Oil heads toward $60 on economic recovery talk
By all rights, the price of oil should be declining right now. Oil inventories are above three-year levels. Land-based storage tanks are getting so full that oil producers are storing oil on tankers at sea.
And yet, the price of oil is rising, hitting $58.57 per barrel, up $2.02 Thursday, its highest level since November 2008. What gives?
The mind-set of oil traders, that's what.
Sentiment is building in oil markets that both the U.S. and global recessions are bottoming -- a fact that would increase oil demand months out. Thus, traders are positioning themselves in anticipation of that demand increase, leading to higher prices.
Unleaded gasoline also jumped 5 cents to $1.68 per gallon Thursday at mid-day on the sentiment.
Oil has risen about 19 percent in the past two weeks, and it's really hurt the oil bears. Energy Trader Jim Dietz is one: he's short oil, with numerous monthly contracts.
"Every inventory and demand indicator points to an oil price retreat," Dietz said. "So far, it isn't happening. Dietz obviously has buy/stop losses in for all contracts, however he can't reveal their levels, for proprietary reasons. He would only characterize his losses so far as, "A significant figure, let's put it that way. It's a significant figure. My wife won't be happy, let's put it that way."
Dietz's to-date paper losses underscore the complexity and high risk involved in trading oil futures. Even the most talented, experienced, professional oil traders with the most sophisticated support systems and ample liquidity can incur massive losses in this market, sentiment in which shifts unpredictably, like the sand in a Middle East desert. Hence, if you're a typical investor considering dabbling in the oil futures market to "pick up a few extra bucks," you may want to reconsider. You'll undoubtedly save some money if you do.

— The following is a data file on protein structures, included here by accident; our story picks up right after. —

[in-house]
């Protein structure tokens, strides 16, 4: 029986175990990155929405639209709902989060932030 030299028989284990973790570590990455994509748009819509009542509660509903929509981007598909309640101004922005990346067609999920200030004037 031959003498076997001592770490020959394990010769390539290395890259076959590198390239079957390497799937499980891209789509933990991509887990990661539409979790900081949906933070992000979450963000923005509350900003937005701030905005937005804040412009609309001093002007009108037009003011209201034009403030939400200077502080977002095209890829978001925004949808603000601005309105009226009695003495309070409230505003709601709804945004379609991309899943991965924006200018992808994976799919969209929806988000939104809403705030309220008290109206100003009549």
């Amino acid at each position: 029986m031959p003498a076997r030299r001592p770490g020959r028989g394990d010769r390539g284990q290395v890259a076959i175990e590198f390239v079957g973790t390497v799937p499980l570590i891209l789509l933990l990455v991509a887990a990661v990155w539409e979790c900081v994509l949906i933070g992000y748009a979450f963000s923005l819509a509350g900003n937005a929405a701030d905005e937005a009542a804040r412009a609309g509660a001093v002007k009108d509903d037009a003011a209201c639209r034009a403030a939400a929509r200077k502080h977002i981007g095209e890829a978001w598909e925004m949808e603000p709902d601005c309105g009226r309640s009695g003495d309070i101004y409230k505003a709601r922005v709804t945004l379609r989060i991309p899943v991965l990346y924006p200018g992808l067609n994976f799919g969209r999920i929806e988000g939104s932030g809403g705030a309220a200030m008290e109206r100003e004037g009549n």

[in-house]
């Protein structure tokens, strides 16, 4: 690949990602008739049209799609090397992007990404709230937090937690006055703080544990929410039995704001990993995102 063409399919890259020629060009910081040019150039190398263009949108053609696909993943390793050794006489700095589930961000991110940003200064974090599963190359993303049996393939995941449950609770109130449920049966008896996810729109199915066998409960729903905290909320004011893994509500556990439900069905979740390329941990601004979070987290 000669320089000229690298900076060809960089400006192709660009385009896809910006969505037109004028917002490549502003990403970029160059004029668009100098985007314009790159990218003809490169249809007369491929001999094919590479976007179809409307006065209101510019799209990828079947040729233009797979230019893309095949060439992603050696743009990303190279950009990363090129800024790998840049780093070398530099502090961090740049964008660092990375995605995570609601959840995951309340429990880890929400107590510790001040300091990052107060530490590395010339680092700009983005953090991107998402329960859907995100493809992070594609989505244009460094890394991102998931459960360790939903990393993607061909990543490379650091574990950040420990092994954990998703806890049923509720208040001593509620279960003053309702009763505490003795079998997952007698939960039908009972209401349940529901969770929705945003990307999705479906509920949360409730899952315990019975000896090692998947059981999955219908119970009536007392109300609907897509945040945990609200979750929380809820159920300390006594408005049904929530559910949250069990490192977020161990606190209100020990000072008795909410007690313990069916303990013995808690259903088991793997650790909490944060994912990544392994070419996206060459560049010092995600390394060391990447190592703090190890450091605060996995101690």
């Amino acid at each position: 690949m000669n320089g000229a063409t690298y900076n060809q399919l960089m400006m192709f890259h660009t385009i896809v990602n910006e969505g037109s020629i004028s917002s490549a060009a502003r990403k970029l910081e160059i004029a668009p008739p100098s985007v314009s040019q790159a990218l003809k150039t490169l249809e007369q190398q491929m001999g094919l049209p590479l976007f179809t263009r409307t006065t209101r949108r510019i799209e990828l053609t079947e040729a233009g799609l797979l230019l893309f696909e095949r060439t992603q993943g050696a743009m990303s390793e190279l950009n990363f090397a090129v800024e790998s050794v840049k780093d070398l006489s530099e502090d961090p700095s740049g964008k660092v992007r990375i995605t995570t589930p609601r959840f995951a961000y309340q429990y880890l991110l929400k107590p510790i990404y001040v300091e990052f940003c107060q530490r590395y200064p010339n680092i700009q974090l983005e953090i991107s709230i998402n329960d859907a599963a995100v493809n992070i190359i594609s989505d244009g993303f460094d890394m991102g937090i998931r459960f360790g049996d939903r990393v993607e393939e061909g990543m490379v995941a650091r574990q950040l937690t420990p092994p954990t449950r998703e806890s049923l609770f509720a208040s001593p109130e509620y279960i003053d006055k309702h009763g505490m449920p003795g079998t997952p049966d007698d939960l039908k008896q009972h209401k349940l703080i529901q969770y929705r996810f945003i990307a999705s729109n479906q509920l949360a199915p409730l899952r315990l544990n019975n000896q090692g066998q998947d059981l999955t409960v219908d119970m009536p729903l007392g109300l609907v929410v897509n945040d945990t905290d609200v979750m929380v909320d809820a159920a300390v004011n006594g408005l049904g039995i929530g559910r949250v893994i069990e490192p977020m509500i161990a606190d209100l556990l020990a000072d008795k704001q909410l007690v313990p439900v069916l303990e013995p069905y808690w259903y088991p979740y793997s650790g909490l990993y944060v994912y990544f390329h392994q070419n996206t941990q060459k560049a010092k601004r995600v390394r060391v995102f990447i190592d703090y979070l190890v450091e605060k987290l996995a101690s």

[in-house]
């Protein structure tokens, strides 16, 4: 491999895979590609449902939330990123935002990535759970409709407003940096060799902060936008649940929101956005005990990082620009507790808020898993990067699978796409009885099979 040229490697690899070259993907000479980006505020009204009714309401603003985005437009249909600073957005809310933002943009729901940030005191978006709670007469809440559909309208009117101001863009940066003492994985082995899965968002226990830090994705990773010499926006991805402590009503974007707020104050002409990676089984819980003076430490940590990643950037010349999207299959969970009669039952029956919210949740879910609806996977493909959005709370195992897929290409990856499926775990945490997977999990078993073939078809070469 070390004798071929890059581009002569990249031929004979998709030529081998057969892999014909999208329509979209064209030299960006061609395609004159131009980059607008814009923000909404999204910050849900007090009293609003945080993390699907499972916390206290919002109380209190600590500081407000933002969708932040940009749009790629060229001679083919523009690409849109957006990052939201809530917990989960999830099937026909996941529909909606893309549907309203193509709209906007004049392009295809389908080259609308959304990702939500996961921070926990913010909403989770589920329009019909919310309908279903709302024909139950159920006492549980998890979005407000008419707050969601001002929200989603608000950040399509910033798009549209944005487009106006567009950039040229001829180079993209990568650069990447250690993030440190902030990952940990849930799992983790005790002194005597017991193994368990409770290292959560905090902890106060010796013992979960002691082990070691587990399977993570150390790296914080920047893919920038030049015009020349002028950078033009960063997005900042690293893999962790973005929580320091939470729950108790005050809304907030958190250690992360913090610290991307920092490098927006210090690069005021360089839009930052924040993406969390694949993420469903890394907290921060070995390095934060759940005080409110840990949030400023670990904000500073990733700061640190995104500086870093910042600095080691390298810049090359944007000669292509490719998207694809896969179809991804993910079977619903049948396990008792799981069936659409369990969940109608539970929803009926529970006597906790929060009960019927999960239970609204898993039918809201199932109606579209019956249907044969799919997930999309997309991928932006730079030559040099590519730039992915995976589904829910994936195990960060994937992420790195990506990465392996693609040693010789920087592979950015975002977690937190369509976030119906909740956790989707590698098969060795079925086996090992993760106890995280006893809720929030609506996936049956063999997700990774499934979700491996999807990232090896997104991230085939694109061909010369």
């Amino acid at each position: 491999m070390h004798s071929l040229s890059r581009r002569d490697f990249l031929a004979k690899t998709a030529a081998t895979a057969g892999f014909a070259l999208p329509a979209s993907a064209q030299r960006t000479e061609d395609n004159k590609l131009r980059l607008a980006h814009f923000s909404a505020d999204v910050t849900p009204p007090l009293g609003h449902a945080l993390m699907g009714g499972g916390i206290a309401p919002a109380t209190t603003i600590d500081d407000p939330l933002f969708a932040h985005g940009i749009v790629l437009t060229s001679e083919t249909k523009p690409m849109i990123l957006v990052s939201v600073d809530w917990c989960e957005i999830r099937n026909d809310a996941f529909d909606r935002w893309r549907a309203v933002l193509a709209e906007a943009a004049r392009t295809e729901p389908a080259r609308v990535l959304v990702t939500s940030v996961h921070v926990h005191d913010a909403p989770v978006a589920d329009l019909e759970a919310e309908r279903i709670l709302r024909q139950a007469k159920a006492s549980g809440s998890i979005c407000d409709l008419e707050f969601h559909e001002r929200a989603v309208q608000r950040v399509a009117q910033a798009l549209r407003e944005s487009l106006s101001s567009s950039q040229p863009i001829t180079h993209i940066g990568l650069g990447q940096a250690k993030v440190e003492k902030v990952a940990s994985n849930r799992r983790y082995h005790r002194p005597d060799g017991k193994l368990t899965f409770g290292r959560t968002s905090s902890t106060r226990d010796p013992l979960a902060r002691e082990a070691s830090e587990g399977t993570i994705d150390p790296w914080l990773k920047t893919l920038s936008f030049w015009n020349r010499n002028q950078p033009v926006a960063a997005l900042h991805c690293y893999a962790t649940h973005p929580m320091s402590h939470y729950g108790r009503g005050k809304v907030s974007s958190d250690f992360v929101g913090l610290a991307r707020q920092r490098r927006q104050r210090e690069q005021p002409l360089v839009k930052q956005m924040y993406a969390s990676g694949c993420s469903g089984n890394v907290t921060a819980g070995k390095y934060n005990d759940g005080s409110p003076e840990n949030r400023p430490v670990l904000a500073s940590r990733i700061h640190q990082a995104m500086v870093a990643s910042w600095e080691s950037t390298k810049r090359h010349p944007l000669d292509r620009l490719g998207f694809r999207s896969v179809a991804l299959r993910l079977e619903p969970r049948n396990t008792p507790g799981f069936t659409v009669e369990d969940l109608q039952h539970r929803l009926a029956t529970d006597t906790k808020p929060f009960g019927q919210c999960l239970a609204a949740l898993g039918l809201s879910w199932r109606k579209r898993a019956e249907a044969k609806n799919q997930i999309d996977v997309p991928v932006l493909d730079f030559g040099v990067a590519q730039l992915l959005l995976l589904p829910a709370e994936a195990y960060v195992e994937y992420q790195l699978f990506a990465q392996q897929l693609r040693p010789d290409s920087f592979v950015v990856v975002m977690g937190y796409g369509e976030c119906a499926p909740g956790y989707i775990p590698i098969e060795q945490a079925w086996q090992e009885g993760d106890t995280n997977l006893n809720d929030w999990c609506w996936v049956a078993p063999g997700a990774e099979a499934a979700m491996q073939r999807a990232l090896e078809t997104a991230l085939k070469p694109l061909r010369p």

It should be noted that Dietz has the technically-correct trade. The Organization for Economic Cooperation and Development said OECD nations now have a enormous 61.6-day supply of oil in storage tanks, compared to the normal 50-day supply. Combine the above with flat-to-declining gasoline demand in the United States and very low oil demand growth in emerging markets and it points to an oil price drop. But that drop has not happened.
The oil market is looking past inventories toward an economic recovery.
"The macro-economic optimism is continuing to build," Toby Hassall, research analyst at Commodity Warrants Australia Pty in Sydney told Bloomberg News Thursday. "You would have to be looking at $60 a barrel as the next upside target."
Oil Analysis: Of course, the dollar and the possibility of rising inflation amid a U.S. recovery also are supporting oil's price, but it's still hard to justify a $60 oil price given the amount of oil sloshing around in markets. Of course, if oil remains near $60 a year from now, that would validate the bloated inventories thesis, but a year from now is an eternity in the oil pits. Further, as trader Dietz has demonstrated, one could be very technically correct and still very financially wrong in this market.